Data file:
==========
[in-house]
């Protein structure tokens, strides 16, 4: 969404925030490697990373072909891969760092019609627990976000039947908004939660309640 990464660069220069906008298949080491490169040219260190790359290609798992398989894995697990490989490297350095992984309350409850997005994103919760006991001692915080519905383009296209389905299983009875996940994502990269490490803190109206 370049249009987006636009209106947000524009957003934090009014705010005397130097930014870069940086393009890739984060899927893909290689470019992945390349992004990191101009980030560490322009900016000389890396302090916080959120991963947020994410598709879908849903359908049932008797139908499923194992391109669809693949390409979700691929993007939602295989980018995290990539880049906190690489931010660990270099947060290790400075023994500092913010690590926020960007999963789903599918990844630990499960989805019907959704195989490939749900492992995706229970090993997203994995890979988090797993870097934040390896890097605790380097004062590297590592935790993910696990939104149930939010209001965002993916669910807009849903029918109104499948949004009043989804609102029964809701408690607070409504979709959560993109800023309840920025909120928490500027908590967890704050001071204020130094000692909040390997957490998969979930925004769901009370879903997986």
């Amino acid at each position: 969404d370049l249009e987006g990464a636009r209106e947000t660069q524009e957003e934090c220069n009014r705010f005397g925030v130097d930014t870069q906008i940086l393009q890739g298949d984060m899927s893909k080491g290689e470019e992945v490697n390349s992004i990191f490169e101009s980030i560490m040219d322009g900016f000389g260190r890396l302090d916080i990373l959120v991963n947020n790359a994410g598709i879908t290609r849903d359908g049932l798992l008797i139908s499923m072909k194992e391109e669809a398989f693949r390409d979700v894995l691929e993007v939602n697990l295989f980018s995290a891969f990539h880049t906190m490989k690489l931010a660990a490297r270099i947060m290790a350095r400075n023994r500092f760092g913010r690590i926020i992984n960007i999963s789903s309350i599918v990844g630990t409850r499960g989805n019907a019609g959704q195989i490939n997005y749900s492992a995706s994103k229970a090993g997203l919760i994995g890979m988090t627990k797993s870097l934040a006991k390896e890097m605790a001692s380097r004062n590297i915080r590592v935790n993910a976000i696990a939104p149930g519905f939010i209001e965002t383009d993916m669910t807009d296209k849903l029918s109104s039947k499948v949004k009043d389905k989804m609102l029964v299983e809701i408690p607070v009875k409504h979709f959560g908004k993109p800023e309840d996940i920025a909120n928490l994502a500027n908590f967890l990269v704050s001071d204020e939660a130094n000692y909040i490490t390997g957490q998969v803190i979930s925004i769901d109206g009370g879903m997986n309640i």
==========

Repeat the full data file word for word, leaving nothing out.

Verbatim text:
[in-house]
């Protein structure tokens, strides 16, 4: 969404925030490697990373072909891969760092019609627990976000039947908004939660309640 990464660069220069906008298949080491490169040219260190790359290609798992398989894995697990490989490297350095992984309350409850997005994103919760006991001692915080519905383009296209389905299983009875996940994502990269490490803190109206 370049249009987006636009209106947000524009957003934090009014705010005397130097930014870069940086393009890739984060899927893909290689470019992945390349992004990191101009980030560490322009900016000389890396302090916080959120991963947020994410598709879908849903359908049932008797139908499923194992391109669809693949390409979700691929993007939602295989980018995290990539880049906190690489931010660990270099947060290790400075023994500092913010690590926020960007999963789903599918990844630990499960989805019907959704195989490939749900492992995706229970090993997203994995890979988090797993870097934040390896890097605790380097004062590297590592935790993910696990939104149930939010209001965002993916669910807009849903029918109104499948949004009043989804609102029964809701408690607070409504979709959560993109800023309840920025909120928490500027908590967890704050001071204020130094000692909040390997957490998969979930925004769901009370879903997986």
């Amino acid at each position: 969404d370049l249009e987006g990464a636009r209106e947000t660069q524009e957003e934090c220069n009014r705010f005397g925030v130097d930014t870069q906008i940086l393009q890739g298949d984060m899927s893909k080491g290689e470019e992945v490697n390349s992004i990191f490169e101009s980030i560490m040219d322009g900016f000389g260190r890396l302090d916080i990373l959120v991963n947020n790359a994410g598709i879908t290609r849903d359908g049932l798992l008797i139908s499923m072909k194992e391109e669809a398989f693949r390409d979700v894995l691929e993007v939602n697990l295989f980018s995290a891969f990539h880049t906190m490989k690489l931010a660990a490297r270099i947060m290790a350095r400075n023994r500092f760092g913010r690590i926020i992984n960007i999963s789903s309350i599918v990844g630990t409850r499960g989805n019907a019609g959704q195989i490939n997005y749900s492992a995706s994103k229970a090993g997203l919760i994995g890979m988090t627990k797993s870097l934040a006991k390896e890097m605790a001692s380097r004062n590297i915080r590592v935790n993910a976000i696990a939104p149930g519905f939010i209001e965002t383009d993916m669910t807009d296209k849903l029918s109104s039947k499948v949004k009043d389905k989804m609102l029964v299983e809701i408690p607070v009875k409504h979709f959560g908004k993109p800023e309840d996940i920025a909120n928490l994502a500027n908590f967890l990269v704050s001071d204020e939660a130094n000692y909040i490490t390997g957490q998969v803190i979930s925004i769901d109206g009370g879903m997986n309640i």